New Clause 15 — Advice on emissions from international aviation and international shipping
Orders of the Day
Joan Ruddock (Parliamentary Under-Secretary, Department for Energy and Climate Change; Lewisham, Deptford, Labour)
Before setting out my reasons for tabling the new clause, I should like to pay tribute to my hon. Friend Mr. Woolas, who led on all the earlier stages of the Bill, and my right hon. Friend the Secretary of State for Environment, Food and Rural Affairs, who led the discussions in Cabinet.
International aviation and shipping have long been contentious issues in relation to climate change and the subject of much Back-Bench interest, as illustrated by the huge support for the early-day motion tabled by my hon. Friend Nigel Griffiths. The Government agree that action to reduce emissions from international aviation and shipping will be vital to global efforts to tackle climate change, which is why we are taking forward a range of measures to reduce the impact of international aviation and shipping on the environment.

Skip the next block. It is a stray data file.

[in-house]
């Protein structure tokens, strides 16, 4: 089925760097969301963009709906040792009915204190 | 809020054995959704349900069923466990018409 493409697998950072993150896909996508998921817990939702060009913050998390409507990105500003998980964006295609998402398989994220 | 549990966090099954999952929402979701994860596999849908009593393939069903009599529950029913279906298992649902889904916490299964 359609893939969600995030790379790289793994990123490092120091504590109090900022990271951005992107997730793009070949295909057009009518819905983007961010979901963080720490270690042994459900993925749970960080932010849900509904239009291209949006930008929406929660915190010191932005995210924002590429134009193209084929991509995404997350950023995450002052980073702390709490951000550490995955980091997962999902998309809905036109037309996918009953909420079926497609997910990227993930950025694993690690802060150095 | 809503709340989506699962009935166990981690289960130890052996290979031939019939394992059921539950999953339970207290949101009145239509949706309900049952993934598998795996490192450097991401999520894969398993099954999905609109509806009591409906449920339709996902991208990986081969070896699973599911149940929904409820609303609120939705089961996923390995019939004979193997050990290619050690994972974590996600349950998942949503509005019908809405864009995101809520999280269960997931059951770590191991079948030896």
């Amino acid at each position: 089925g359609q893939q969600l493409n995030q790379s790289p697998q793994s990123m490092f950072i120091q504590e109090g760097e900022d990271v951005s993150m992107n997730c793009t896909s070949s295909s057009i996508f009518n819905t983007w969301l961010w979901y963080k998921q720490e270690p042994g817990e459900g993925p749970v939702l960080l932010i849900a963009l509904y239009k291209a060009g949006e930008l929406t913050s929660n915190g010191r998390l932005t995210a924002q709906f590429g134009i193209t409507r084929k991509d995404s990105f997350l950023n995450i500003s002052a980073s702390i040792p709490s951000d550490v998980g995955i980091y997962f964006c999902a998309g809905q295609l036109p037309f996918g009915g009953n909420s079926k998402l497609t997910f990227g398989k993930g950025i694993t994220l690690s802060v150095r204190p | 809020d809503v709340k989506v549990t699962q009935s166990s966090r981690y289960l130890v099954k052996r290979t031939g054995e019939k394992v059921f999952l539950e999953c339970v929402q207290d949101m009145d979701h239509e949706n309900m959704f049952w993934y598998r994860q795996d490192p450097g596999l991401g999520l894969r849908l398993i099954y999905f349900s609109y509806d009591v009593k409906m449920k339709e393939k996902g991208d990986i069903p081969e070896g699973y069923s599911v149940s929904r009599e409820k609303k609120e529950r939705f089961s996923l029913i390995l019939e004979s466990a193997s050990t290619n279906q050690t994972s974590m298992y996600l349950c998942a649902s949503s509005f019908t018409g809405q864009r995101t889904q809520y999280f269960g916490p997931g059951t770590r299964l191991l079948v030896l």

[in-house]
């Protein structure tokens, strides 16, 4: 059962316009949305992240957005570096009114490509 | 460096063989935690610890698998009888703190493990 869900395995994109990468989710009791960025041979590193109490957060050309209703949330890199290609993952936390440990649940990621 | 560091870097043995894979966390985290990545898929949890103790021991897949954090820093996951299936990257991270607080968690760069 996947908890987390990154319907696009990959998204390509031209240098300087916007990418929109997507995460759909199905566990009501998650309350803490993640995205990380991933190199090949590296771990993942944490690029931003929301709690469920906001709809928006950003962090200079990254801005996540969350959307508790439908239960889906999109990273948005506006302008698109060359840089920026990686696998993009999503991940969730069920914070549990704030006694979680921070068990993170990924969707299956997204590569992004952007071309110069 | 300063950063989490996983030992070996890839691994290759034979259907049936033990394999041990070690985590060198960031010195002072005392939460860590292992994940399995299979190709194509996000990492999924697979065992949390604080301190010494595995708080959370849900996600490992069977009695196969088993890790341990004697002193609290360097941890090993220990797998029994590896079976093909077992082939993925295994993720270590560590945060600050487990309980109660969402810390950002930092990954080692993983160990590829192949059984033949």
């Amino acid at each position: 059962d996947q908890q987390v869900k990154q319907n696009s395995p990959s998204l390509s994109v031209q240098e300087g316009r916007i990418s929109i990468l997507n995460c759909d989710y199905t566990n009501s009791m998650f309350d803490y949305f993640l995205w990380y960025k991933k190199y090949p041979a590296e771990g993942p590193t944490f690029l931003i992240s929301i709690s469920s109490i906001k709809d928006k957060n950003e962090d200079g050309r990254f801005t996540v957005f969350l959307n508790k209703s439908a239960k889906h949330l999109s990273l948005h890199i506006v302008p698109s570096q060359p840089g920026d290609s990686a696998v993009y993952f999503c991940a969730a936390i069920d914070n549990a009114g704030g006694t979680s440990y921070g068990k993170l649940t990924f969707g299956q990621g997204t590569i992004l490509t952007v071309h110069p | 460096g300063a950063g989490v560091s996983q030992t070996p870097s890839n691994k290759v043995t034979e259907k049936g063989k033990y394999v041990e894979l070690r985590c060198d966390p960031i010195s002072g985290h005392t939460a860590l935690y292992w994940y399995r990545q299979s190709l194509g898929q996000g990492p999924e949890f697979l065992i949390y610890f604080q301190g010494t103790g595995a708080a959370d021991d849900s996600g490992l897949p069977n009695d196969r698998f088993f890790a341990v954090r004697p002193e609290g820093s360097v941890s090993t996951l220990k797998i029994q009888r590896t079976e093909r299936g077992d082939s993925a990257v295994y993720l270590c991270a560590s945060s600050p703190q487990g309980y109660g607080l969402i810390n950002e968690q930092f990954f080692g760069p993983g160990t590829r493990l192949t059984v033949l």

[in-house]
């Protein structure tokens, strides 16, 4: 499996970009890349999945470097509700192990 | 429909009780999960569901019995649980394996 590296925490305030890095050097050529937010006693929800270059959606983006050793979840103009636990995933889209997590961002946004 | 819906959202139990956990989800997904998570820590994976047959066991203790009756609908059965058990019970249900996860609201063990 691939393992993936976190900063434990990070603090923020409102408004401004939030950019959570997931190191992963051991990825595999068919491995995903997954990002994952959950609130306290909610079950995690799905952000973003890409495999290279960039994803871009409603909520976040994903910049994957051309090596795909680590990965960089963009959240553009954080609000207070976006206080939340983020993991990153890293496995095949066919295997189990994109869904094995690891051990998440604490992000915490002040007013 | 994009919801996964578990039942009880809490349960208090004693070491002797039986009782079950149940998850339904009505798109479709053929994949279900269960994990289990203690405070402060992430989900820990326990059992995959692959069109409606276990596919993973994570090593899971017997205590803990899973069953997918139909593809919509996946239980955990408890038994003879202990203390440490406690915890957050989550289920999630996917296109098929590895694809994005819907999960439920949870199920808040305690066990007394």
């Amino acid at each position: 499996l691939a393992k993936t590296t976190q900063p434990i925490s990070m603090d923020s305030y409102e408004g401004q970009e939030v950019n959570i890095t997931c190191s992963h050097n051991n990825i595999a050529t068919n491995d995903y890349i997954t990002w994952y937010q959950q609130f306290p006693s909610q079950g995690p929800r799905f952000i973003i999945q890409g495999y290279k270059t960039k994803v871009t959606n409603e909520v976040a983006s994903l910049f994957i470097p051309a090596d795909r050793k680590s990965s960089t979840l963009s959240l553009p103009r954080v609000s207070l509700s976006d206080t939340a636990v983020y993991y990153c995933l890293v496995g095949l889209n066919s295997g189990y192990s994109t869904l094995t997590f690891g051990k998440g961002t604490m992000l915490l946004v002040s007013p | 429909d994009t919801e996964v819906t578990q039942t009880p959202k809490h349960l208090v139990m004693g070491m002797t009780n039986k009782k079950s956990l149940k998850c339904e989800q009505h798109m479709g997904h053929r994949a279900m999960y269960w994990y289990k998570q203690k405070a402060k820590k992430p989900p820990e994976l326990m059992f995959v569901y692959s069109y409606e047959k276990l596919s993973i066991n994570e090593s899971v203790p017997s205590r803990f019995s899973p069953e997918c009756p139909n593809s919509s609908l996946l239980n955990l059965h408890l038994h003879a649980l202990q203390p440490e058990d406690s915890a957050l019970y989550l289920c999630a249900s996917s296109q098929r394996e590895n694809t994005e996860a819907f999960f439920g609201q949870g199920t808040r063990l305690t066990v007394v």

Discussions on including international aviation and shipping in a post-2012 regime under the Kyoto principle have begun, and the UK is actively lobbying for support within the international community. Following pressure from the UK, legislation to include aviation in the European Union's emissions trading scheme has been signed off in Europe, and it is expected to save about 200 million tonnes of carbon dioxide by 2020. We are also working with the International Civil Aviation Organisation on international aviation and climate change to try to reach agreement on targets that will drive increased action on emissions in the aviation sector. We continue to press for an international emissions trading scheme for the maritime sector under the International Maritime Organisation.
The Government recognise the need to give serious consideration to how emissions from international aviation and shipping are approached in the Climate Change Bill. That is why we agreed to the approach proposed by the other place: that either those emissions should be included in the Bill's targets and budgets within five years of Royal Assent or an explanation should be laid before Parliament stating why that has not been done. I want to attach as much certainty and transparency as possible to this requirement, and amendment No. 36 would do exactly that. It would change the deadline for inclusion or explanation from within five years to